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Ada's Ideas: The Story of Ada Lovelace, the World's First Computer Programmer Hardcover – August 2, 2016
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From School Library Journal
Gr 1–3—This latest picture book biography of Ada Lovelace is sure to captive a variety of readers. For visual learners, the illustrations (watercolors cut, arranged, and then photographed) lend the story a rhythmic movement that allows readers to better imagine the chugging of Lovelace's Analytical Engine. The paper-doll appearance of the cast of characters evokes a sense of play around an otherwise dense subject. The text's lilting quality will stick with aural learners long after the book is over. For example, Robinson's citation of Lord Byron's alliterative diminutive for his daughter—the Princess of Parallelograms—intensifies the sing-song, playful pace of the work. Despite the easy tone, Robinson celebrates Lovelace for her powerful analytical mind in spite of an overbearing mother, an absent father, and a restrictive social position. The author adeptly portrays how Lovelace's mathematical reasoning was largely unmatched during her time, as well as how her hopeful, expansive imagining of future incarnations of the Analytical Engine led directly to modern computers. The only drawback of this work is its lack of page numbers or index, hindering classroom or homework use. VERDICT A fascinating and uplifting STEAM selection, highly recommended for biography collections.—Chelsea Woods, New Brunswick Free Public Library, NJ
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Top Customer Reviews
I received this book for free in exchange for my honest opinions. I was in no way compensated for this review. My opinions are honest and my own.
When she was 16, she met many people including inventor Charles Babbage. Ada helped him with math for his machines, including what is considered the first computer. Unfortunately, Ada died at the age of 36, but she lives in history. Great to have a female role model who was successful in one of the STEM subjects.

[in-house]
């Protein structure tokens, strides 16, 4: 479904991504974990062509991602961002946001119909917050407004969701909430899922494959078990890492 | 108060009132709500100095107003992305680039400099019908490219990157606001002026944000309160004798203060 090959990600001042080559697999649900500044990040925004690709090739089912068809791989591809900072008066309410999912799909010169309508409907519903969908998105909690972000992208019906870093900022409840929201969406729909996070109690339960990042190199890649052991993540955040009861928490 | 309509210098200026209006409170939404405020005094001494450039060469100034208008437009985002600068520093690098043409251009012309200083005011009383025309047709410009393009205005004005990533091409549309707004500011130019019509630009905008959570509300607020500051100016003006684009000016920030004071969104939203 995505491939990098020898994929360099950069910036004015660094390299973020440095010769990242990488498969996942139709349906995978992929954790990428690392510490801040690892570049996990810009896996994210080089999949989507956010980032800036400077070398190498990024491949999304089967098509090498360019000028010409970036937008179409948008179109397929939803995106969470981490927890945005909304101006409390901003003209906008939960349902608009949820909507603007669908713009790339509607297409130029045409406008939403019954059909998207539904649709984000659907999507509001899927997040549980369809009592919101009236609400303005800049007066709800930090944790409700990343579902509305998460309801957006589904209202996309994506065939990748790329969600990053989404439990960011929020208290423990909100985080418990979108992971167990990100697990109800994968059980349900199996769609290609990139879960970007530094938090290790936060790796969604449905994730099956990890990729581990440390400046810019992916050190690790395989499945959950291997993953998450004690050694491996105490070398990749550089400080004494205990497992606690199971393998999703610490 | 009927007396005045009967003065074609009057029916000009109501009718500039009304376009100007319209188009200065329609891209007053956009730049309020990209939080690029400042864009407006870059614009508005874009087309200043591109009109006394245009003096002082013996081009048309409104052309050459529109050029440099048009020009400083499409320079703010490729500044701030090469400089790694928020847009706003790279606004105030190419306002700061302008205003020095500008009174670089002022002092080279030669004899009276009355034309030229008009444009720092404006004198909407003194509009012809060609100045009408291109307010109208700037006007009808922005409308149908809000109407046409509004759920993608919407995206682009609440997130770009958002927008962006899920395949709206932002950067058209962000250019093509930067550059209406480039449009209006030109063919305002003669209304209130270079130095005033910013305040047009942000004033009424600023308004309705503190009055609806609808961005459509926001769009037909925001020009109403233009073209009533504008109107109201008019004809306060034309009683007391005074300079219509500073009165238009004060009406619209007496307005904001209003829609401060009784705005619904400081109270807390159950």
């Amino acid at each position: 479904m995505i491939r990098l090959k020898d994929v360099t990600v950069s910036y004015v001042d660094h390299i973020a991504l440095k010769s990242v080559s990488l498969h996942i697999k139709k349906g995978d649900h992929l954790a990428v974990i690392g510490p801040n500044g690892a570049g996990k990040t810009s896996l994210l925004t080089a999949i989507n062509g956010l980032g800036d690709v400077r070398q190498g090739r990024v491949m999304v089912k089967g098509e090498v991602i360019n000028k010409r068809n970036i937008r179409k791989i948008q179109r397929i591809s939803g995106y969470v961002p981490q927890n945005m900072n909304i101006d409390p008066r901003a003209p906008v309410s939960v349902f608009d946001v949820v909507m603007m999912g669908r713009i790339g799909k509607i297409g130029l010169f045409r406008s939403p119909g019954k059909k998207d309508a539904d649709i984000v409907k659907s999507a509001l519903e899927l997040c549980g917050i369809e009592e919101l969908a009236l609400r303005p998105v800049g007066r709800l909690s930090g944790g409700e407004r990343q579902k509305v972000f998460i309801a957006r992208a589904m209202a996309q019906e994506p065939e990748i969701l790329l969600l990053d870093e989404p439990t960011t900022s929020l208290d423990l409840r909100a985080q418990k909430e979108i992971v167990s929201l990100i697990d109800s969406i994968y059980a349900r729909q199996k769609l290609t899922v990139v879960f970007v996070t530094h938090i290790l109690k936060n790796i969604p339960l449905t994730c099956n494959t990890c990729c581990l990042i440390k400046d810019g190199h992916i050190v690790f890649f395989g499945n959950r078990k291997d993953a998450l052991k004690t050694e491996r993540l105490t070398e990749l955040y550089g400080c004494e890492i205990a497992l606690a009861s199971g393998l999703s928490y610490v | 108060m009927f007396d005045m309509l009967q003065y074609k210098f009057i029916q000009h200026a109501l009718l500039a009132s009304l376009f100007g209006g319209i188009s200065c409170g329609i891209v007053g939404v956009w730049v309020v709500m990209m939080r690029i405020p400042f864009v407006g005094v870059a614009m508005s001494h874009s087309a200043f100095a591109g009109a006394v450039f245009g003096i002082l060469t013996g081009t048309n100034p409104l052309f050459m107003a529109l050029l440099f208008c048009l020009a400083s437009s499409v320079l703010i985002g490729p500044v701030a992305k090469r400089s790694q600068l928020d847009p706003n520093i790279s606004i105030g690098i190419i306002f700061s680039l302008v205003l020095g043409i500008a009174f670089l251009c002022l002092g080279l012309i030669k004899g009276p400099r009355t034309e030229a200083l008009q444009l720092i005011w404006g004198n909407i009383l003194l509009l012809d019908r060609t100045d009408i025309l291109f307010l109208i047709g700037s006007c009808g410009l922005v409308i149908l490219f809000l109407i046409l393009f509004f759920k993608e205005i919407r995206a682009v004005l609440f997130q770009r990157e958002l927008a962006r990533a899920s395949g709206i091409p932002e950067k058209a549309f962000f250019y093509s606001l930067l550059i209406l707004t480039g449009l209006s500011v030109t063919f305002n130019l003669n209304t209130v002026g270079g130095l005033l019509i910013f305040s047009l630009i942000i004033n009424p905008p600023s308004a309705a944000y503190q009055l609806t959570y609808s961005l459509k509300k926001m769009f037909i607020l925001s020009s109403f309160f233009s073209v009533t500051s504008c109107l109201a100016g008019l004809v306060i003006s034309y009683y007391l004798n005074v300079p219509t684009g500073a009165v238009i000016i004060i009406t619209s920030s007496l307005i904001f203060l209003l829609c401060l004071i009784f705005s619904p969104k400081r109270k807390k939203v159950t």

The illustrations charm and capture the historical time period in a fun and whimsical way.
Ada was born in 1815 to Lord Byron and Anna Isabella Milbanke. Shortly after Ada's birth her mother become fed up with Lord Byron's careless imagination and took Ada away to protect her from his wild ways. Anna raised Ada with strict teachings in mathematics and reading. During the Industrial Revolution Ada was introduced to the amazing factories that created so much by using mathematics to power their machines. Later in life Ada met Charles Babbage and the two became close friends. Through her connection with Mr. Babbage, Ada actually envisioned the first computers, but sadly she died at a young age and she never saw her dreams materialize. Today she is credited with being the world's first computer programmer.
Ada's Ideas is a beautifully written story about the fascinating life of Ada Lovelace and her extraordinary imagination that envisioned computers long before anyone could fathom the concept. I had actually never heard of Ada before reading this book and I was immediately captivated. I love that she continued to pursue her dreams her entire life and imagined great things for the future. The illustrations are incredibly detailed and colorful adding to the magic of the story.
I highly recommend picking up a copy.